David Hockney has criticised plans to build ‘ugly’ wind farms around the rural landscape that inspired his art, calling on people to stand up against them.
The outspoken pop artist made his views clear about plans to build turbines in Bridlington, East Yorkshire.
The 94-year-old, who has been described as Britain’s greatest living artist, lives and works in the area.
He has drawn inspiration from the surrounding countryside for many of his pencil, oil, watercolour, photographic and video portraits.
Warning that the sweeping vistas inland from the coast will be spoiled he said: ‘They are big and ugly things and they are completely out of scale. They are too big.
‘But nobody talks about beauty and ugliness any more, that is a problem.’
Plans have been submitted for nine turbines close to Woldgate, where many of Hockney’s recent paintings have been based.
He has held an exhibition featuring works capturing the beauty of the countryside around Bridlington, themes which also feature heavily in his ‘A Bigger Picture’ exhibition to be held at The Royal Academy of Arts in London next year.
But the renowned artist has said that he would not paint the turbines if they are built.
He said: ‘I certainly wouldn’t paint them. There are too many straight lines, they are unnatural. From what I read about them, it tells us that they don’t work very well.
‘The coastline and surrounding countryside around Bridlington is more charming than people realise, sometimes, I don’t think people notice where they are so much any more.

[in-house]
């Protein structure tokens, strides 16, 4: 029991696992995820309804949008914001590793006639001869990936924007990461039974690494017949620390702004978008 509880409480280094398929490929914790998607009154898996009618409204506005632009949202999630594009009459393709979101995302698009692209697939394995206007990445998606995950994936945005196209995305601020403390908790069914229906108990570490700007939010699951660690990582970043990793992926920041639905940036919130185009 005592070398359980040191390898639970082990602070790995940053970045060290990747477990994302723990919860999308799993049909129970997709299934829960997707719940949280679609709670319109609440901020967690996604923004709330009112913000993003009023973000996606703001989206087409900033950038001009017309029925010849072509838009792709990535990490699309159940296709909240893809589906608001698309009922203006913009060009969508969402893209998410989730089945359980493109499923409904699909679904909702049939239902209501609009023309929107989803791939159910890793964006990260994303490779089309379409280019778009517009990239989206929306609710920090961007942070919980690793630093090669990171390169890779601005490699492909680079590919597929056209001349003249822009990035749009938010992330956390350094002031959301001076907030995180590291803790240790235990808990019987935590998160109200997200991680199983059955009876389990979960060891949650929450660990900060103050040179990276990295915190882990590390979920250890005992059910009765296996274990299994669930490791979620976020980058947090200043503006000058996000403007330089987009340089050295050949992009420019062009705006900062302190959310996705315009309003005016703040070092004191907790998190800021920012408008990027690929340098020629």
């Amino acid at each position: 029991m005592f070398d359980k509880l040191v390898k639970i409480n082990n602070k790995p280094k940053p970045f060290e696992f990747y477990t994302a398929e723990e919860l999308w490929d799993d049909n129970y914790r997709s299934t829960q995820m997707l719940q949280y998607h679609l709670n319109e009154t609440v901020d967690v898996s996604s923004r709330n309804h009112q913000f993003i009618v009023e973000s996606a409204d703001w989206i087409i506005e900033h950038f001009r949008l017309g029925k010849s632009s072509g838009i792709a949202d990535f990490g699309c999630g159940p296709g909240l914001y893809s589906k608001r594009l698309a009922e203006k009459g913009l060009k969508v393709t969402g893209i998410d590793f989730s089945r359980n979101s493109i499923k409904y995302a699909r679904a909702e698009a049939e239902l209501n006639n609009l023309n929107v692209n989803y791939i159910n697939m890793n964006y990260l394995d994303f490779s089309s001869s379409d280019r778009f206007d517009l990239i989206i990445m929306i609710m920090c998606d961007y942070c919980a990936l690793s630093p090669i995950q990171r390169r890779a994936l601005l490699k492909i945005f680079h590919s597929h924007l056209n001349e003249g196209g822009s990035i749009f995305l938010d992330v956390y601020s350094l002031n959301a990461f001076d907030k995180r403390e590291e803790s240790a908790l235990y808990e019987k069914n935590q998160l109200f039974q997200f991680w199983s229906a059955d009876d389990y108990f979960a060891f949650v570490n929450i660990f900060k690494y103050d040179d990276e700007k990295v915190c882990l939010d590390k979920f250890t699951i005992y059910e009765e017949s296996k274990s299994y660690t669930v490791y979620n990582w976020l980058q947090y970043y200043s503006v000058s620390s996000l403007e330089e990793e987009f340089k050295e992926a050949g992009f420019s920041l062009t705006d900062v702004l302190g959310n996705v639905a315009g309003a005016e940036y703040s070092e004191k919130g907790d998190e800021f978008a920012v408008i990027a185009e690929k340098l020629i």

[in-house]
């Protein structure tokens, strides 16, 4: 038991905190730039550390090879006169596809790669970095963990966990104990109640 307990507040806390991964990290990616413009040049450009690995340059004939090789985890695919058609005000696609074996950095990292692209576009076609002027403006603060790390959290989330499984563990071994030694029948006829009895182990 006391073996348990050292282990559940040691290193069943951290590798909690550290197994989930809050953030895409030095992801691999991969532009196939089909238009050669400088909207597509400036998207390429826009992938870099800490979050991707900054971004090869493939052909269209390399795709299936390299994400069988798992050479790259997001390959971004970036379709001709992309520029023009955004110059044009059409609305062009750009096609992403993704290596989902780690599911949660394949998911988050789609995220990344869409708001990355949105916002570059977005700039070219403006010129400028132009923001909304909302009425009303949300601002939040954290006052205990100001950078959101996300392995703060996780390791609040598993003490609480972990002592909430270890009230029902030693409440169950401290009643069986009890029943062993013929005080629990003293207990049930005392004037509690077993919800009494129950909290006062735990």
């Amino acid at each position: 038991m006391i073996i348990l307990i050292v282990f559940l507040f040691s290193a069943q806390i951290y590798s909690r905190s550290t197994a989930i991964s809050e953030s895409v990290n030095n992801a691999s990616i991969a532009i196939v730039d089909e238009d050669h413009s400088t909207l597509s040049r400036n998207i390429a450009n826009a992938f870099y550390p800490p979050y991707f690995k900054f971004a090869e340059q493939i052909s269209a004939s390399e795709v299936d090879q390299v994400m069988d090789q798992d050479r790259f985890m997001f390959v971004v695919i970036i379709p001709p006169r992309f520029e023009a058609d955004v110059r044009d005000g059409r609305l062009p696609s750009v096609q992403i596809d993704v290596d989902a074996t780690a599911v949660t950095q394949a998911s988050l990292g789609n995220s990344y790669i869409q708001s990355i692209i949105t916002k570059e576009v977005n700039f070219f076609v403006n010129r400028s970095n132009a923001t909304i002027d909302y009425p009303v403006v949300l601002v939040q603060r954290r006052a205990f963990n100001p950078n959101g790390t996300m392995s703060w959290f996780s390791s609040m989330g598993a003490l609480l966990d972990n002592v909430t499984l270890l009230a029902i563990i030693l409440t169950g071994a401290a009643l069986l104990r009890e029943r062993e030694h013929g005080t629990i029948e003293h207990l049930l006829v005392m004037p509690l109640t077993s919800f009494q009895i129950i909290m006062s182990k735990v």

‘If you are going to go ahead and try and put them up, you must listen to what local people have to say about them.
‘People should stand up for themselves and say no to these things if they don’t agree with them – it seems that people in England have less power than any time in their history.
‘They should let the politicians know what they think and defend their area. Your taxes will subsidise these turbines being bought from abroad, but the people supplying them don’t have to live here.
‘At least the mill owners lived in them. I’m not against the new, but not everything new is good. We don’t have a shortage of energy, we just need to harness it.’
East Riding Council said there are already 11 turbines approved but not yet operational in the Wolds.
An application has been received for a further windfarm of nine turbines at the site and for 14 turbines at Hunmanby, near Scarborough, North Yorks.
There are also a number of large turbines either already built or awaiting approval in farms in the area.
|Wind Watch relies entirely
on User Funding